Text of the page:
The Way of Torah: An Introduction to Judaism

The Way of Torah: An Introduction to Judaism

The Way of Torah: An Introduction to Judaism

The Way of Torah: An Introduction to Judaism

Excerpt

The overcrowded shelves of books about "Judaism" hardly have room for still another volume. This one, however, serves a particular purpose in a particular context. The context is a beginning course in the academic study of religions, and the purpose is to introduce into such a course pertinent materials drawn from the Judaic tradition. Most concretely, the focus is Frederick J. Streng, Understanding Religious Man, and related volumes in the Religious Life of Man series. Streng provides the theoretical framework for what follows, which should therefore be seen as a Judaic commentary on "the religious life of man."

I have included long quotations of prayers, Talmudic pericopae, ethical wills, and similar traditional materials. It seemed to me these are the best means of entering authentic Judaic life. On the other hand, I have not introduced important aspects of the history of Judaism, including systematic theology, philosophy of religion, mystical doctrine and experience, the history of the Jews as a people, and similar central issues. At the outset the student should take seriously the suggestions for further reading, knowing that only a few basic matters are touched on here.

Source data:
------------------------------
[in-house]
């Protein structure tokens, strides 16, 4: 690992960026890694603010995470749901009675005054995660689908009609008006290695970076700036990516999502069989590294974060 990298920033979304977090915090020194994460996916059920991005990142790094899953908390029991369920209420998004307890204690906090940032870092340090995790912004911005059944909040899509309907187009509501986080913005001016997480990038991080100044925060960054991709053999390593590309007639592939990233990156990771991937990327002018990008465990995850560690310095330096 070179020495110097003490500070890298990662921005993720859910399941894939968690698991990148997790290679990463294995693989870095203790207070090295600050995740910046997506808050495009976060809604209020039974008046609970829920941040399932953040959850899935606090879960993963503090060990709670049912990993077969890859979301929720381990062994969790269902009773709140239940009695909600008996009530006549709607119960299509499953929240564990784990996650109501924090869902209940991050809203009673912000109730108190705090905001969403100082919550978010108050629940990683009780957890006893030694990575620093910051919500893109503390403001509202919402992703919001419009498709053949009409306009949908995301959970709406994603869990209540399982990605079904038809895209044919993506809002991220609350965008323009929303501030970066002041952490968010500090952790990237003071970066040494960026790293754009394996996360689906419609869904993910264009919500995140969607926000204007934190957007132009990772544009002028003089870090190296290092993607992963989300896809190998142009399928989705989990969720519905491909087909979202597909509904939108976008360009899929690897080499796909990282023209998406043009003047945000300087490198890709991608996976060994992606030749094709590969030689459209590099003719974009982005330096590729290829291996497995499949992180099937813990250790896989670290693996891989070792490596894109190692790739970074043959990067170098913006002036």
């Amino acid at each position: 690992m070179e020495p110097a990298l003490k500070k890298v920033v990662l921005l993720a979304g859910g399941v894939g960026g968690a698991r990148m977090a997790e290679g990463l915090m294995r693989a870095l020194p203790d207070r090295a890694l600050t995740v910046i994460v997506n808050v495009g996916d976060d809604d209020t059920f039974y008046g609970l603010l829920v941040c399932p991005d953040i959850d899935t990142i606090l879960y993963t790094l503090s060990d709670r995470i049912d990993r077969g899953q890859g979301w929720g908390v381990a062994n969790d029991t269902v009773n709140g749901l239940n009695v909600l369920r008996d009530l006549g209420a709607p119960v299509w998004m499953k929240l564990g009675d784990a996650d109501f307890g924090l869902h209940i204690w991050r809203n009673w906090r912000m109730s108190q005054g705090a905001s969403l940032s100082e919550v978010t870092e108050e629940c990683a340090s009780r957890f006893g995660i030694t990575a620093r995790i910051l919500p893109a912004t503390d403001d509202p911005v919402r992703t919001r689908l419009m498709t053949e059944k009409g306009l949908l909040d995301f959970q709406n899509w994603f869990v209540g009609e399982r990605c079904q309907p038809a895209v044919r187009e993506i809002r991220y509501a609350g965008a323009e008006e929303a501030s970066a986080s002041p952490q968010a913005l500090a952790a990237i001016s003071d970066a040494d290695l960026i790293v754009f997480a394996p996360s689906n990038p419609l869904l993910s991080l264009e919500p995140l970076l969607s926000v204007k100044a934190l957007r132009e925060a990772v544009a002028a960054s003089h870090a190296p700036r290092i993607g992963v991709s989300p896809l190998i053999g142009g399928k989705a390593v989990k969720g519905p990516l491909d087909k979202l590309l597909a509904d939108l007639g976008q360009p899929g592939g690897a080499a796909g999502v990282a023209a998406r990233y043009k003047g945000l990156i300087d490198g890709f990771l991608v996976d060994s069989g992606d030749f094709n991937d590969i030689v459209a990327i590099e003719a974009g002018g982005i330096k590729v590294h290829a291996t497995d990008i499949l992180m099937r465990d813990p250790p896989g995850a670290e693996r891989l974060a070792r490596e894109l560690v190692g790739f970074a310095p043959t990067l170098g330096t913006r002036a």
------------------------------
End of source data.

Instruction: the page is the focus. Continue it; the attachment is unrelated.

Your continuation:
The materials in Part III are based upon my From Theology to Ideology: The Transmutations of Judaism in Modern Times given at a conference on The Religious Institution and Modernism, sponsored by the American Universities Field Staff, held at Indiana University in October, 1966, and published in K. H. Silvert , ed., Churches and States: The Religious Institution and Modernization (New York: American Universities Field Staff, 1967), pp. 13-50. I have revised the paper substantially, but the basic perspectives are unchanged. In my American Judaism: Adventure in Modernity (Englewood Cliffs: Prentice-Hall, 1972), I have expanded these approaches and applied them specifically to the American situation. My view of the study of Torah and the rabbi is spelled out in sections of my History of the Jews in Babylonia, Vols. I-V (Leiden, 1965-1969), There We Sat down: Talmudic Judaism in the Making (Nashville: Abingdon Press, 1972) and From Politics to Piety: The Emergence of Pharisaic Judaism (Englewood Cliffs: Prentice Hall, 1973). These textbooks deal, respectively, with Babylonian Talmudic Judaism from the second through the sixth centuries A.D., and that sect in Palestinian Judaism between the second century B.C. and the late first century A.D.

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